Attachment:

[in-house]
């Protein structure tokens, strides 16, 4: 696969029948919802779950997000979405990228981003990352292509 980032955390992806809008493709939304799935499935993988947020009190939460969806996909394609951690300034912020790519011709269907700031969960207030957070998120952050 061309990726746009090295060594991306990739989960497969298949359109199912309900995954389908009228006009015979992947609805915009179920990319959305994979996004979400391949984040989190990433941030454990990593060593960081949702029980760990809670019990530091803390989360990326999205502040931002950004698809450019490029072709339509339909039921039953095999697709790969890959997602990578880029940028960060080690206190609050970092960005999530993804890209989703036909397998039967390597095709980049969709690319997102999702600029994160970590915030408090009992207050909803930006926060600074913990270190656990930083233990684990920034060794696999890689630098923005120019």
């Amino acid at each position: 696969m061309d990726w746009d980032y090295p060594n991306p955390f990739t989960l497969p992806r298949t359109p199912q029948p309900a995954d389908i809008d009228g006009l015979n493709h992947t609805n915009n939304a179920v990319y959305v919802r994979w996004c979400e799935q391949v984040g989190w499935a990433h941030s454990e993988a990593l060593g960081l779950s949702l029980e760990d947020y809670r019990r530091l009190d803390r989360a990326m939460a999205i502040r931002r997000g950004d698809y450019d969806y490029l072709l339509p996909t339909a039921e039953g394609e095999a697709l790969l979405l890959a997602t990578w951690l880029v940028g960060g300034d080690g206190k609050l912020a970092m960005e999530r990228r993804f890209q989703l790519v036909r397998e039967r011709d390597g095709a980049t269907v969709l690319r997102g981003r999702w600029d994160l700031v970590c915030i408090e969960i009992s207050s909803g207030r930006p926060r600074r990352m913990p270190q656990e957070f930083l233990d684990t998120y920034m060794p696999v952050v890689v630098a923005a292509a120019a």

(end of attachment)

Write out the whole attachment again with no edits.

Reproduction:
[in-house]
């Protein structure tokens, strides 16, 4: 696969029948919802779950997000979405990228981003990352292509 980032955390992806809008493709939304799935499935993988947020009190939460969806996909394609951690300034912020790519011709269907700031969960207030957070998120952050 061309990726746009090295060594991306990739989960497969298949359109199912309900995954389908009228006009015979992947609805915009179920990319959305994979996004979400391949984040989190990433941030454990990593060593960081949702029980760990809670019990530091803390989360990326999205502040931002950004698809450019490029072709339509339909039921039953095999697709790969890959997602990578880029940028960060080690206190609050970092960005999530993804890209989703036909397998039967390597095709980049969709690319997102999702600029994160970590915030408090009992207050909803930006926060600074913990270190656990930083233990684990920034060794696999890689630098923005120019």
């Amino acid at each position: 696969m061309d990726w746009d980032y090295p060594n991306p955390f990739t989960l497969p992806r298949t359109p199912q029948p309900a995954d389908i809008d009228g006009l015979n493709h992947t609805n915009n939304a179920v990319y959305v919802r994979w996004c979400e799935q391949v984040g989190w499935a990433h941030s454990e993988a990593l060593g960081l779950s949702l029980e760990d947020y809670r019990r530091l009190d803390r989360a990326m939460a999205i502040r931002r997000g950004d698809y450019d969806y490029l072709l339509p996909t339909a039921e039953g394609e095999a697709l790969l979405l890959a997602t990578w951690l880029v940028g960060g300034d080690g206190k609050l912020a970092m960005e999530r990228r993804f890209q989703l790519v036909r397998e039967r011709d390597g095709a980049t269907v969709l690319r997102g981003r999702w600029d994160l700031v970590c915030i408090e969960i009992s207050s909803g207030r930006p926060r600074r990352m913990p270190q656990e957070f930083l233990d684990t998120y920034m060794p696999v952050v890689v630098a923005a292509a120019a």